Dustin Gouker and the team at Legal Sports Report highlight some of the key US sports betting issues to look out for in the week ahead.

Is Nevada still No. 1? Sports betting revenue figures for September are due out this week for the Silver State. While New Jersey has been the top state for much of the summer in terms of amouint wagered, it’s not clear that will keep up as numbers for football season arrive. Betting on football is huge business in Nevada, and the NJ total of $445 million in handle will almost certainly be less than Nevada took in last month. Nevada routinely takes in more than half a billion in bets during the fall months. We still expect that New Jersey will take the crown of the biggest state for sports betting handle and revenue long-term because of the ease of mobile registration that Nevada lacks. But for now, Nevada will probably take back the No. 1 position.

State movement: There’s another hearing in Ohio to consider sports betting legislation after some movement earlier this month in the state. There’s still a lot of ground to cover for the state to legalize wagering, but it continues to get air time in the statehouse. We’re also watching for action in Missouri after a recent hearing, and in Michigan, where a deal to get sports betting done has remained elusive.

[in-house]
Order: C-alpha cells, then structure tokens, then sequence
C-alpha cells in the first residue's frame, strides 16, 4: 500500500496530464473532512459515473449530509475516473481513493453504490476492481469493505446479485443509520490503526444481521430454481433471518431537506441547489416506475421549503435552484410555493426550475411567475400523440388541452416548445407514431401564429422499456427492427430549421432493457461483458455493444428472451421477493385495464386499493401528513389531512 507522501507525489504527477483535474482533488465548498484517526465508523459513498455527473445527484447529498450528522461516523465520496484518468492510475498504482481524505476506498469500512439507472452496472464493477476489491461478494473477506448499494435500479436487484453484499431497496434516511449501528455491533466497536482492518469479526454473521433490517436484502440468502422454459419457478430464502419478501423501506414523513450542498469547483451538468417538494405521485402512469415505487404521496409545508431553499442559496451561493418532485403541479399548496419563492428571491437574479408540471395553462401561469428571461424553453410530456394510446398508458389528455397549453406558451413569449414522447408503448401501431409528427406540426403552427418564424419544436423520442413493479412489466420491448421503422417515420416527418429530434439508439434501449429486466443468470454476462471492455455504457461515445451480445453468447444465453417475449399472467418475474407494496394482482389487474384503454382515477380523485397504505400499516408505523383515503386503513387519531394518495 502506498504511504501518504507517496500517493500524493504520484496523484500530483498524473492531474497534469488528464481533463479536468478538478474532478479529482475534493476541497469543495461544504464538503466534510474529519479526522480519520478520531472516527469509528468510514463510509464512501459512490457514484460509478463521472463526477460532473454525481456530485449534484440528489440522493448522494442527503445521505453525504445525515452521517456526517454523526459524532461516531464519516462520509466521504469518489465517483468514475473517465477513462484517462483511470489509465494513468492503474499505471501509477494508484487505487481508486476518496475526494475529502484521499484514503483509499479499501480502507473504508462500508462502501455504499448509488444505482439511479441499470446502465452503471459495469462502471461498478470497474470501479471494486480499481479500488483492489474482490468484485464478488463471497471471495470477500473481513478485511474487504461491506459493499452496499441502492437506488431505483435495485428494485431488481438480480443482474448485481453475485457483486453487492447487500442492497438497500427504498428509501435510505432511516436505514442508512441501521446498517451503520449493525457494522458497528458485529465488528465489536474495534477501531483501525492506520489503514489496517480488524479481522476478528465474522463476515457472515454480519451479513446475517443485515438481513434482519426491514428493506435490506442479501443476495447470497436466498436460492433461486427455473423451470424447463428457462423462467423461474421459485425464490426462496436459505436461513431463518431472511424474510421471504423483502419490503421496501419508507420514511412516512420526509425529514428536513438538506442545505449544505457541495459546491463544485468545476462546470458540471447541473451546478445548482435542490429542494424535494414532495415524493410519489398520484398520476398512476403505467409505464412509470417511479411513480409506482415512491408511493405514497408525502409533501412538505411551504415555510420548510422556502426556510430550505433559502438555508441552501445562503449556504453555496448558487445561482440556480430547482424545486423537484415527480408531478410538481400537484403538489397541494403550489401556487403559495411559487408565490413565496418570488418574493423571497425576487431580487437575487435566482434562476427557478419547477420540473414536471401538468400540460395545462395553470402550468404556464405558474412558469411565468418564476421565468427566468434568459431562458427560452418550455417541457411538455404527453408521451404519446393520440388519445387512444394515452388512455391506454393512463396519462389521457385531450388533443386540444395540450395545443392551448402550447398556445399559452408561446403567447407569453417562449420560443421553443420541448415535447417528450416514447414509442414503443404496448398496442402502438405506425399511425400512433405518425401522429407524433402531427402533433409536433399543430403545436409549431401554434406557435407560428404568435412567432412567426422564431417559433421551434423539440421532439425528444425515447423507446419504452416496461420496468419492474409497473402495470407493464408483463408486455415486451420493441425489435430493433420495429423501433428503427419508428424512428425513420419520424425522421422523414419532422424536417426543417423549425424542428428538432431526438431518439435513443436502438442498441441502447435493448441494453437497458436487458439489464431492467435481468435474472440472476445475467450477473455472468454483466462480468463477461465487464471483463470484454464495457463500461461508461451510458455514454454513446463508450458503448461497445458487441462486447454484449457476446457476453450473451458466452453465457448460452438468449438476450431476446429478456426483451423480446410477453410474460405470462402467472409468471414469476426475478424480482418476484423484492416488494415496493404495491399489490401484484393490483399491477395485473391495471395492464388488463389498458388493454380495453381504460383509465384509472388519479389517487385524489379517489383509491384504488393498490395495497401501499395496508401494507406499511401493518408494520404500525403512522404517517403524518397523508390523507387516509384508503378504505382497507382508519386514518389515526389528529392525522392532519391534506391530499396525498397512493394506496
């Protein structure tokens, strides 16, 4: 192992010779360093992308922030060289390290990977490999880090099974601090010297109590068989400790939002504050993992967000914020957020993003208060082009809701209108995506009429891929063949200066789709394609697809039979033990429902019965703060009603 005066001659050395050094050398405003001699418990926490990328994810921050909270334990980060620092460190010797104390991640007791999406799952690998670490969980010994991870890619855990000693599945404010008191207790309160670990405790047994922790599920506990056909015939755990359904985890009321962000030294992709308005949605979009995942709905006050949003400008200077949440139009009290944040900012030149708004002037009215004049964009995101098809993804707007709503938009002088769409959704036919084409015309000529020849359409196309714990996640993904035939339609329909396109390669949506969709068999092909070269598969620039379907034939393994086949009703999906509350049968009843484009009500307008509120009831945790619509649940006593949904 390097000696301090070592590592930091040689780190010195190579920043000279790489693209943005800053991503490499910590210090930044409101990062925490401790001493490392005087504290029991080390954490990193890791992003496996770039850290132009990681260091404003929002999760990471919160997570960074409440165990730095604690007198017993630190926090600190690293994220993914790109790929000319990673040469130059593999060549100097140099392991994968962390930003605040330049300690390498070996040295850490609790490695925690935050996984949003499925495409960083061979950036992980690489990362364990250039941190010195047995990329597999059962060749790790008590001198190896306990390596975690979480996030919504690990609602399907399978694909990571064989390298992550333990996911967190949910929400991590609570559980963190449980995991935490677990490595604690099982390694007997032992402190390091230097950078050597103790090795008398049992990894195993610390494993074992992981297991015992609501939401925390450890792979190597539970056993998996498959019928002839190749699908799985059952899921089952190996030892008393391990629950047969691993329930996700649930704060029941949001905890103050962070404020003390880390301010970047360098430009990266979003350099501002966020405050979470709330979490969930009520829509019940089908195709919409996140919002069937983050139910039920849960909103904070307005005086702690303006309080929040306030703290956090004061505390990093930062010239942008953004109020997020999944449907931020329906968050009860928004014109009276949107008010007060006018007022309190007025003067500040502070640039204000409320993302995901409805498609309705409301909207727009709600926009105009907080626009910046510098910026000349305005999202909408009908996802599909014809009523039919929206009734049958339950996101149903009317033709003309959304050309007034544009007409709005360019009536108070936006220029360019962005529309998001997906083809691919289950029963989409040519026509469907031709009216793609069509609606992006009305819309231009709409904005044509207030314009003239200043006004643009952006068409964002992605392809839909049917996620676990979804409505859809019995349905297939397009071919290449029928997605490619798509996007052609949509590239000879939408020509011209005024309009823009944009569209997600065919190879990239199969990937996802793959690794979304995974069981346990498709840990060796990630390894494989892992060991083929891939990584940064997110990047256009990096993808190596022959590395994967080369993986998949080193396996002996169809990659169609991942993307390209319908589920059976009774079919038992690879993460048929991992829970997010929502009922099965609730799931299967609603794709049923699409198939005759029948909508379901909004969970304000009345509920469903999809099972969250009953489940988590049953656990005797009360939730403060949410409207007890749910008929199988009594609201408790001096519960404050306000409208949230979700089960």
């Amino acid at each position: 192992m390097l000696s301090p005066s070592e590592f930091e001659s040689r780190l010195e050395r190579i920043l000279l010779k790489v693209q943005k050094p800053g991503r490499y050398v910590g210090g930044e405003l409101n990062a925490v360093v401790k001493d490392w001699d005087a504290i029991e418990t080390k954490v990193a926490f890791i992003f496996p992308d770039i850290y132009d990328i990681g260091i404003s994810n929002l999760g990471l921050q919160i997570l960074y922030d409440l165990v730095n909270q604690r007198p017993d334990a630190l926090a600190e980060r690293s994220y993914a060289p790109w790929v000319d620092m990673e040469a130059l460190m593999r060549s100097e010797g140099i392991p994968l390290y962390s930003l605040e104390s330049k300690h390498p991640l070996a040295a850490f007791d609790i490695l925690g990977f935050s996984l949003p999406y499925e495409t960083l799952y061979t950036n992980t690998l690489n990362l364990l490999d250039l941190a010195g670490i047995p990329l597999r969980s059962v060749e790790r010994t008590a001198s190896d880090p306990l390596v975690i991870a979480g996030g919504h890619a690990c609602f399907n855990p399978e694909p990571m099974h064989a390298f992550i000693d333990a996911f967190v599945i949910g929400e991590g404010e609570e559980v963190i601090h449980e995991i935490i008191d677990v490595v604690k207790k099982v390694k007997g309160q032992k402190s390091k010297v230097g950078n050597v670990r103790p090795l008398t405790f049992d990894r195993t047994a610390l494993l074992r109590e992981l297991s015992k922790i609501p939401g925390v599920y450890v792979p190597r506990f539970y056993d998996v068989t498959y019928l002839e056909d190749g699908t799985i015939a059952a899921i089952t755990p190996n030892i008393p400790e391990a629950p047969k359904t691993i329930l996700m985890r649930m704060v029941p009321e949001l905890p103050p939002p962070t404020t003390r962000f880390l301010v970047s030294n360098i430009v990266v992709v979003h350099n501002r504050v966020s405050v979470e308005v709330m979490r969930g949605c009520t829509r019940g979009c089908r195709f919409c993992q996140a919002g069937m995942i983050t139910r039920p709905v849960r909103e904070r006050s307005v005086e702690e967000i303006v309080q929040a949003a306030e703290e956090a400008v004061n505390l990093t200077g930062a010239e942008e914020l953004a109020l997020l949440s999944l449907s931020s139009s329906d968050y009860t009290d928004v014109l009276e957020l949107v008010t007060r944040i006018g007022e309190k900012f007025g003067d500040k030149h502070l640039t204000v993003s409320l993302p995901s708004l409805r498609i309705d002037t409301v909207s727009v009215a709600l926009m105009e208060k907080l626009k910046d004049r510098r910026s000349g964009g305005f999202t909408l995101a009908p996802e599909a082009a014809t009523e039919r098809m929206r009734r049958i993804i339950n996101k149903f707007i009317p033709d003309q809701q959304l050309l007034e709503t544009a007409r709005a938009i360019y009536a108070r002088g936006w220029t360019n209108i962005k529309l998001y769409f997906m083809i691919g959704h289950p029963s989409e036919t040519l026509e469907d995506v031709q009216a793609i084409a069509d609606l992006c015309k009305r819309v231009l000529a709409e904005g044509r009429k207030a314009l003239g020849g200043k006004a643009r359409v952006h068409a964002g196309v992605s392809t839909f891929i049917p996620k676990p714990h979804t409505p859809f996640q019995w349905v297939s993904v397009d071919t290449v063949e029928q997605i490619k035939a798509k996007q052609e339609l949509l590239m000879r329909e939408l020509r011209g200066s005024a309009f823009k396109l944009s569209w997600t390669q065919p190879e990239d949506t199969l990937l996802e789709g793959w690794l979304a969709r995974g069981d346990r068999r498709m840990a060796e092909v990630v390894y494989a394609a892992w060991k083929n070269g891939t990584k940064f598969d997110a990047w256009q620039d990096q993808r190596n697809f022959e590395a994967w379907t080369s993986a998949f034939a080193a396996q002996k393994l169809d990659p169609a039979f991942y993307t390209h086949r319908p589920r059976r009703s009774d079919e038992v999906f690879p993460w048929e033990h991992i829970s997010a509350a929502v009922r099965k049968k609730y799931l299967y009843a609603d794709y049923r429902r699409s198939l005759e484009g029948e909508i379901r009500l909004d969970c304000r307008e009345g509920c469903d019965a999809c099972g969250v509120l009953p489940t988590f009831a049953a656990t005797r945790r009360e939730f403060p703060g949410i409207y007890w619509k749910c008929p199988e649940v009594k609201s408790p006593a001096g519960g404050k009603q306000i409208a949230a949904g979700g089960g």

TV ratings and sports betting: A popular narrative is that legal US sports betting would be a boon to TV ratings. But that has not been the case so far for this year’s World Series, which has seen fairly poor ratings for the first few games between the Houston Astros and Washington Nationals. Meanwhile, NFL ratings have been largely up across the board. The truth is 1. TV ratings are driven by a wide range of things; 2. there is not such a critical mass of states with legal sports betting that it might meaningfully affect ratings and 3. a lot of people were already betting on sports before it became legal. In any event, reading anything into TV ratings vis a vis sports betting is difficult right now. We also do know that advertising for sportsbooks before, during (when allowed) and after sporting events is big business in some of the markets where betting is legal, particularly New Jersey and Pennsylvania.